Haiti is one of the poorest nations in the world and also one where neoliberal programs have been in full swing for a long time. This is something that some want to deny, but I don't know how it can be denied.
In December of 1990 the top two candidates for President in Haiti were a former World Bank official, Marc Bazin, and Jean Bertrand-Aristide. Bazin was the US favored candidate because the World Bank and IMF are the primary implementers of neoliberal policies, the implementation of which is frequently referred to by the term Washington Consensus. Bazin's plans are simple. Cut import restrictions beyond their already non-existent level, reduce tariff's, and variously do all the other things favored by business. These supposedly will be a tremendous benefit for the poor.
Aristide is basically a progressive. He wants to do the very opposite. Rebuild Haiti's industries to where they can be self sufficient again. This means tariffs, taxes, and government that provides services to the poor. Make companies pay social security taxes. Increase minimum wage. There is some info on his policies here.
The assumption was that Bazin would win. He had all the money and all the power. But Haiti shocked the world. Aristide earned 67% of the vote and Bazin got 14%.
But that didn't matter. Haiti's first ever excursion into democracy would be brief. Aristide was immediately overthrown in a coup and Bazin was appointed acting Prime Minister. The US, while verbally objecting, did what it took to give the coup regime legitimacy and sustain it.
In 1994 Clinton allowed Aristide to return, but on conditions. He had to accept the harsh neoliberal regime of the defeated Bazin. Aristide had no choice but to comply, and did so.
The results were predictable. What happened was not unlike what happened to Haitian pig farmers when USAID mandated that they destroy all of their pigs and replace them with Iowa pigs in the early 80's. Haitian rice farmers were pretty efficient and the industry is important to the peasants, just as the Haitian pig industry was a backbone of the economy for many of the nation's poor. But how can they compete with American rice? Haitian rice production languishes as it has been doing for a while. A condition of IMF loans in the 80's was reduction in tariffs on rice and other agricultural products. US subsidized rice imports continue to rise. Peasants are driven off their land and into sweatshops near the slums. This makes sense because they are pursuing their comparative advantage. They need to be in the factories, not producing rice. That's more efficient.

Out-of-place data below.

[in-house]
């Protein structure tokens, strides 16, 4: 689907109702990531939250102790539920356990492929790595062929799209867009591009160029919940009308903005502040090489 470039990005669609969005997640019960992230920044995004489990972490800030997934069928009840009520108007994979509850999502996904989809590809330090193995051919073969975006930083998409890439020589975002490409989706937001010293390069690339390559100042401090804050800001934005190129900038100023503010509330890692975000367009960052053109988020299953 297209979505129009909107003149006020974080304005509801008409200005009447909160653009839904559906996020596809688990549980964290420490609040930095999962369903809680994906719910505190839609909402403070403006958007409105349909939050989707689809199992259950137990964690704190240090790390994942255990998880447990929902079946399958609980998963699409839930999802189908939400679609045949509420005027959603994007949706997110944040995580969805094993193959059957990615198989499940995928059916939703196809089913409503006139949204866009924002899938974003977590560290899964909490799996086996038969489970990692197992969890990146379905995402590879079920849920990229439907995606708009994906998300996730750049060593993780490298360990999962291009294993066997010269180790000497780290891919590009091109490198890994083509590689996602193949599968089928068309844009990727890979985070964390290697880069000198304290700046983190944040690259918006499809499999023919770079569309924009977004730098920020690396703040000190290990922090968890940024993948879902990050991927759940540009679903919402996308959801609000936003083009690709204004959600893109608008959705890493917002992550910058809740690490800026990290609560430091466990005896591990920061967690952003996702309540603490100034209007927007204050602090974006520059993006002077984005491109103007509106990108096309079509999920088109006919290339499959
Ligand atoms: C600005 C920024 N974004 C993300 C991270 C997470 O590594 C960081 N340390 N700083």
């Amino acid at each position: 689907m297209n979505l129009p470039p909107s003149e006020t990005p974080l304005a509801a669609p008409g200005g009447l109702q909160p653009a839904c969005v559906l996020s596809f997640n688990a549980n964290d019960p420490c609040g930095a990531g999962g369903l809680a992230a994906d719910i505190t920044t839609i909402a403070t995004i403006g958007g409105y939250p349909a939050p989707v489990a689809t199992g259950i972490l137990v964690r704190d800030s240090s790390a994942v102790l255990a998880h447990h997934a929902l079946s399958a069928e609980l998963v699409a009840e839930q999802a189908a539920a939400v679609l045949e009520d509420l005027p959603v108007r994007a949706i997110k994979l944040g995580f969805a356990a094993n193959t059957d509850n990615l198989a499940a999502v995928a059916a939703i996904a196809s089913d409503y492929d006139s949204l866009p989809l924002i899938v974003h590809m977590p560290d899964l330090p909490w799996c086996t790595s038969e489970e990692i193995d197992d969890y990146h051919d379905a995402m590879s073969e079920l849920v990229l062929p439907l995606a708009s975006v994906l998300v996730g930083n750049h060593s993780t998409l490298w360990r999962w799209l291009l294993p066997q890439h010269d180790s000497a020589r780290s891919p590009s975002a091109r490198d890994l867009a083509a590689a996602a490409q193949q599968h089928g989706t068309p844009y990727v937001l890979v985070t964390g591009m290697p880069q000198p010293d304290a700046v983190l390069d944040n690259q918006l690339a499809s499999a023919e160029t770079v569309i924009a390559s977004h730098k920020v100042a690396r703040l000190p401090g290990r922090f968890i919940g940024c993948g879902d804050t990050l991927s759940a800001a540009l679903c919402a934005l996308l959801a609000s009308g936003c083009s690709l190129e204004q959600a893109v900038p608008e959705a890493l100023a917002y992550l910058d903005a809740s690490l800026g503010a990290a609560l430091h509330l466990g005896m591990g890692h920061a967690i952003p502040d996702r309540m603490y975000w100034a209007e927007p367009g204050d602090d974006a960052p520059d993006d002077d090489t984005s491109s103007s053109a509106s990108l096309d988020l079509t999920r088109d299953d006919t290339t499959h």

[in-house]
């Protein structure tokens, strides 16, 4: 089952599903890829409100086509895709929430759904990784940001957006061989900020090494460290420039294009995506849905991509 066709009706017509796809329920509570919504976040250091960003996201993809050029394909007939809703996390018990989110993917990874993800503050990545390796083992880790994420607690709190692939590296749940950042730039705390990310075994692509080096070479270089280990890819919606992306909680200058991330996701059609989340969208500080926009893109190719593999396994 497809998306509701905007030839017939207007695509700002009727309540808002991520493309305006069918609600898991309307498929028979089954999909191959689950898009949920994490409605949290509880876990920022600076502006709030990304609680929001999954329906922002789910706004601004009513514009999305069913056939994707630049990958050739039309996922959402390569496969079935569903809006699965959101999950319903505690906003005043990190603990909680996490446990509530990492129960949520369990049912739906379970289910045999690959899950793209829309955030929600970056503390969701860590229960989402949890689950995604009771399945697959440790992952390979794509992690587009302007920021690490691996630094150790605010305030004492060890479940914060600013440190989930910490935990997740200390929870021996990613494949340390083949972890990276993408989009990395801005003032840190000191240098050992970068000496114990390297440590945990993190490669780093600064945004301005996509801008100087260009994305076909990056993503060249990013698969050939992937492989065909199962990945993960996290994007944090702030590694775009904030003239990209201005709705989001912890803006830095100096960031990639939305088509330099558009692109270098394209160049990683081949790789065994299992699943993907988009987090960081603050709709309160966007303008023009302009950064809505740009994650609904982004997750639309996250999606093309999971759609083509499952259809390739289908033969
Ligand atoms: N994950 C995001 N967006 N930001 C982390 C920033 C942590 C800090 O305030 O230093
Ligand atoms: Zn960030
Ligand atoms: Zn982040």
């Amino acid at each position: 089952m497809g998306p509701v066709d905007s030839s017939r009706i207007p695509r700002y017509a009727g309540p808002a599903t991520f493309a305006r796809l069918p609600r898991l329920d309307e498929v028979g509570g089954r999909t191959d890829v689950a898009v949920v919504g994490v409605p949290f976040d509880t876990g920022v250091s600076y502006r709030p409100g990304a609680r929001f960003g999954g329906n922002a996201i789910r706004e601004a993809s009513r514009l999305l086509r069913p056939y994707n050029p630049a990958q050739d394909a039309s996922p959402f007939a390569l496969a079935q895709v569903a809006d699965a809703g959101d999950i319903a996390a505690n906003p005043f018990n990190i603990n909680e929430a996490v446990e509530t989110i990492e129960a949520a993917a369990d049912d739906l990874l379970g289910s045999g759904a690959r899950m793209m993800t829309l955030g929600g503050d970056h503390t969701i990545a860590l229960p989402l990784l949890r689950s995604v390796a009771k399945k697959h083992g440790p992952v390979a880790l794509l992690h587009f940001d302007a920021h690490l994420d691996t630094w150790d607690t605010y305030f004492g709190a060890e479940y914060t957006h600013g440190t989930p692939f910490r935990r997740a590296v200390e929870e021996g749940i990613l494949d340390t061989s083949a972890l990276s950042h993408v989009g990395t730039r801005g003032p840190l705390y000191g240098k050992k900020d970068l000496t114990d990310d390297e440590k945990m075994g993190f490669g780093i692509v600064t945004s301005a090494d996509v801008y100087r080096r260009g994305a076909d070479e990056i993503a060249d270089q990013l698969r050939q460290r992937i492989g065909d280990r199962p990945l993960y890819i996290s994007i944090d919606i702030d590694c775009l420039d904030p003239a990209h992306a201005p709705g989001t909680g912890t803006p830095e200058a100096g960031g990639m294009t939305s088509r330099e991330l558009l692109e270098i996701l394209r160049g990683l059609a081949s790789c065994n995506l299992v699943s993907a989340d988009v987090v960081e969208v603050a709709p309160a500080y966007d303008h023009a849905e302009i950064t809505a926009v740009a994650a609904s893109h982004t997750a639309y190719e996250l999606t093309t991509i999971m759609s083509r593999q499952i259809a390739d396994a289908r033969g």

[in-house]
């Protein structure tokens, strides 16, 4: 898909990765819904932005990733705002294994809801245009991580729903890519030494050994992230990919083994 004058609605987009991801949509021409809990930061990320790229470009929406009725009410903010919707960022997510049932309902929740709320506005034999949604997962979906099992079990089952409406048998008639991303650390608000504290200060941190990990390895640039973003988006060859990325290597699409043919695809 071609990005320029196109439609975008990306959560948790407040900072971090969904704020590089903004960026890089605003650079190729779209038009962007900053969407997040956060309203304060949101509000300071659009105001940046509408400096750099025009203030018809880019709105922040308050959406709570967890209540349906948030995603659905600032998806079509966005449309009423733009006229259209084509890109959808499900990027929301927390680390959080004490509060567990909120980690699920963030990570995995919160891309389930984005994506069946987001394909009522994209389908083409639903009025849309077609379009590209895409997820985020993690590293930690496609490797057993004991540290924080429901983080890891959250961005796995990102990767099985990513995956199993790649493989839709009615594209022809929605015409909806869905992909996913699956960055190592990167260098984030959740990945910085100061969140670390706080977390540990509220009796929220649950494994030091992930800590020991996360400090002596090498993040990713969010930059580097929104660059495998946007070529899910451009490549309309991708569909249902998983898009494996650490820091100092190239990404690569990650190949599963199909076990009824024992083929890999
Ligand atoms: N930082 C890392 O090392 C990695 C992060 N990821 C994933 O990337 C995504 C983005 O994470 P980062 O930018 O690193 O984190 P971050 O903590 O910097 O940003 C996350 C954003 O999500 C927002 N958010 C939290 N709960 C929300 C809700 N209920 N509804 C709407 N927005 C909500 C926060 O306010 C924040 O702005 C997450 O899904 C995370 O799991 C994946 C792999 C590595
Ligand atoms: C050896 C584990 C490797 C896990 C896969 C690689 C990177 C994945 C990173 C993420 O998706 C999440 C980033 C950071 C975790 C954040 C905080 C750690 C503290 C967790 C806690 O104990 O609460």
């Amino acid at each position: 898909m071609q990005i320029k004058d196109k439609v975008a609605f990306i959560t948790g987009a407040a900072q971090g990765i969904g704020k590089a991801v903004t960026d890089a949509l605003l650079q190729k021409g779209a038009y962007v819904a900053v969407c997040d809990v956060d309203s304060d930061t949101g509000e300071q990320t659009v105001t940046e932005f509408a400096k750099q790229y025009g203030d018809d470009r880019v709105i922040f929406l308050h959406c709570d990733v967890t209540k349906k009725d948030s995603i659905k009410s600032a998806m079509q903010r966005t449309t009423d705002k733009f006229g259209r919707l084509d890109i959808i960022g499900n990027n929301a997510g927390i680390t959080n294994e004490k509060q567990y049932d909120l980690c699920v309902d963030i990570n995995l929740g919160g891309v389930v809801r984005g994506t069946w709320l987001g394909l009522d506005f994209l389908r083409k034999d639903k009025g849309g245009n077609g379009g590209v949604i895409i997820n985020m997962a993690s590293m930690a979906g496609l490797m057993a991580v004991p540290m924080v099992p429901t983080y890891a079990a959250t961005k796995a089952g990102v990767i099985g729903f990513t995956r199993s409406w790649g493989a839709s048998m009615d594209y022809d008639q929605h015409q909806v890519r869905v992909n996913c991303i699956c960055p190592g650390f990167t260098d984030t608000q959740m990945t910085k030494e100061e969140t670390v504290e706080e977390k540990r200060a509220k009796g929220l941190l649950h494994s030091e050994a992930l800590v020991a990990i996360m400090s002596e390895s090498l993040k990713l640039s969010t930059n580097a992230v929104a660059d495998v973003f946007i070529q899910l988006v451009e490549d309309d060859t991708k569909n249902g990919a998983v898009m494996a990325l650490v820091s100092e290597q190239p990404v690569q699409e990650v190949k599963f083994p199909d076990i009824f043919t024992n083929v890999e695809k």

The same is true of poultry. Tyson chicken floods the market with dark meat, which is not wanted by US consumers. Most other countries have functional governments that block that garbage. So Tyson first tried to dump it in Mexico and Canada, but since they have functional governments they were able to prevent it. Not Haiti, with it's non-existent governmental agencies. This destroyed the native Haitian chicken production. It's interesting that even Clinton, who comes out of Arkansas, which is where Tyson headquarters is, has admitted the destructive nature of these policies on Haiti. He doesn't mention Tyson, but only "Arkansas farmers."
All kinds of additional cause and effect relationships related to neoliberal policies within Haiti are discussed here. Ultimately Aristide was removed from power again in 2004 because he did not implement the neoliberal policies fast enough. Today his political party is banned from participating in the elections.
The results are of course a catastrophe. People on the very edge of subsistence. And the poverty exacerbates all the other problems. When an earthquake hits Cuba or Chile there may be a few deaths. When it happens in Haiti it's hundreds of thousands dead. As food prices rise the first riots are in Haiti. Just as the many millions killed in China due to Mao were not necessarily killed because Mao intended it but because he enacted policies that lead to their deaths, so Haitians die due to economic policies imposed on them by force by people, like Clinton, that for some reason don't recognize the destructive nature of these policies until it is too late.
This is neoliberalism. Good for short term profits which benefit the already wealthy. Good even for Americans that can buy really cheap clothes at Wal-Mart. Really bad and really cruel towards the millions of peasants in Haiti that have been denied self determination.